Kids love sensory books – lift the flaps, textures, pop-ups - things that invite interaction. 'Beautiful Oops' is the ultimate hands-on interactive book whilst simultaneously impressing on little minds that making mistakes can be opportunities to make something unexpectedly beautiful. I love this underlying message, so simply expressed, and my daughter especially never tires of exploring the beautiful transformations hidden within its pages. And as my son struggles with a self-imposed pressure to write perfectly, it offers a solution to misspellings and back to front letters, encouraging him to make art out of his errors. It’s an absolute treat.
Written and illustrated by Barney Saltzberg. Publisher: Workman Publishing Company, Inc., ISBN 978-0-7611-5728-1
The Paper Dolls by Julia Donaldson
Surely no book list would be complete without listing one of the many wonderful books written by the inimitable Julia Donaldson. I think all of her work is superb, but if I have to pick one current favourite, it would be 'The Paper Dolls'.
In the story, a little girl makes paper dolls with her mother and she takes them (and us) on a wonderful adventure through a day in her childhood, until the paper dolls are destroyed. They fly away into the little girl’s memory along with other precious childhood things – a starfish soap, a butterfly hair slide, a kind granny. And the little girl grows up to become a mother making paper dolls with her own daughter.
The story brings to life the imaginative play of young children, transforming ordinary things and routines into fantastical adventures, before leading the young reader through the sadness of loss and into the bittersweet comfort of memory and family traditions. For the adult reading alongside, it packs an emotional punch, prompting nostalgia for your own childhood as well as for the child sitting next to you who will one day grow up. And it is all done with a wonderful lightness of touch and deliciously, whimsically illustrated by Rachel Cobb.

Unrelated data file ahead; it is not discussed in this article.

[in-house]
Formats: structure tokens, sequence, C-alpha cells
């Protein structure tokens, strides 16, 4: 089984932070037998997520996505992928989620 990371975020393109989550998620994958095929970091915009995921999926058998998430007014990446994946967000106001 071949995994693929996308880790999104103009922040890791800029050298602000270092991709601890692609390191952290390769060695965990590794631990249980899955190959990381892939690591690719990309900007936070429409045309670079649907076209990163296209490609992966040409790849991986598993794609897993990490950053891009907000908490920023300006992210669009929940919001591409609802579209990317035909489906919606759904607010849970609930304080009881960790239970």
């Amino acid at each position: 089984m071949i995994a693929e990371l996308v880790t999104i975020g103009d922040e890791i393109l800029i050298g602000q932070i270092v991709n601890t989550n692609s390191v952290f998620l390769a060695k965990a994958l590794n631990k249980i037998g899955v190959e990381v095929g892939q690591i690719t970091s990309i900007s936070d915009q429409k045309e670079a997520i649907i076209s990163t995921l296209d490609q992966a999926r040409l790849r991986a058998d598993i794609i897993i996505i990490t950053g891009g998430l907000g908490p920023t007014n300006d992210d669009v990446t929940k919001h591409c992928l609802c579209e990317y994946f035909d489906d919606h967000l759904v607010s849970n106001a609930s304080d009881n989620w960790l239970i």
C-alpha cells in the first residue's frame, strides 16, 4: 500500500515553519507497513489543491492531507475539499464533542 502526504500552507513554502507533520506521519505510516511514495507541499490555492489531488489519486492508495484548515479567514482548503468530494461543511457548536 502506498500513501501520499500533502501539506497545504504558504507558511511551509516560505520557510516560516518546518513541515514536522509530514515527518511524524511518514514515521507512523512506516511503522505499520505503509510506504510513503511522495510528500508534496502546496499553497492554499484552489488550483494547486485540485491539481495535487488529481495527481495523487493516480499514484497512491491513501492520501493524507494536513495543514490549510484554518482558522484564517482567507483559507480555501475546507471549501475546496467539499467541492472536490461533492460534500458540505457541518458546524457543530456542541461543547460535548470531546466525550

Written by Julia Donaldson and illustrated by Rachel Cobb. Publisher: Macmillan Children’s Books, ISBN 978-1-5098-0128-2
The Day the Crayons Quit by Drew Daywalt
Could anyone before this book ever imagine life from the point of view of a crayon? Published in 2013, this book still feels like a breath of fresh air – original, witty, and just so very clever. It challenges any reader, young or old, to question their fixed ideas about things (why can’t a beach ball be black or a dinosaur pink?) and to think about things from a different perspective (“I’m only used…to fill in empty space between other things,” says White crayon and it leaves him feeling “empty”).
In the story the crayons write letters to their owner, Duncan, listing a series of grievances about over-use, under-use, boredom, conflict. In short, they go on strike. And Duncan has to reimagine how he can use his crayons to keep them happy.
One thing I noticed after my kids started school was just how quickly they start to conform and to adopt accepted ideas, particularly in the creative space. Whilst the art they bring home now is undoubtedly more polished and more recognisable, I nevertheless miss the explosive, joyful, wacky creations that used to fill our house in pre-school days. And I love the way this book reignites that idea of creativity untethered.
If all that wasn’t enough to recommend it, the book is also illustrated by the enormously talented Oliver Jeffers and that in itself is a call to action – read this book now.
Written by Drew Daywalt and illustrated by Oliver Jeffers. Publisher: HarperCollins Children’s Books, ISBN 978-0-00-751376-5
And there you have it.
A short but sweet list of (mostly modern) classic children’s picture books that are impossible not to enjoy.
Bonus book links
Elaine Williams is a children’s author living in New Zealand. Her debut book, 'Arturo and the Glitter Glue', is available to buy online at www.arturothemouse.co.nz and at selected independent bookstores within New Zealand.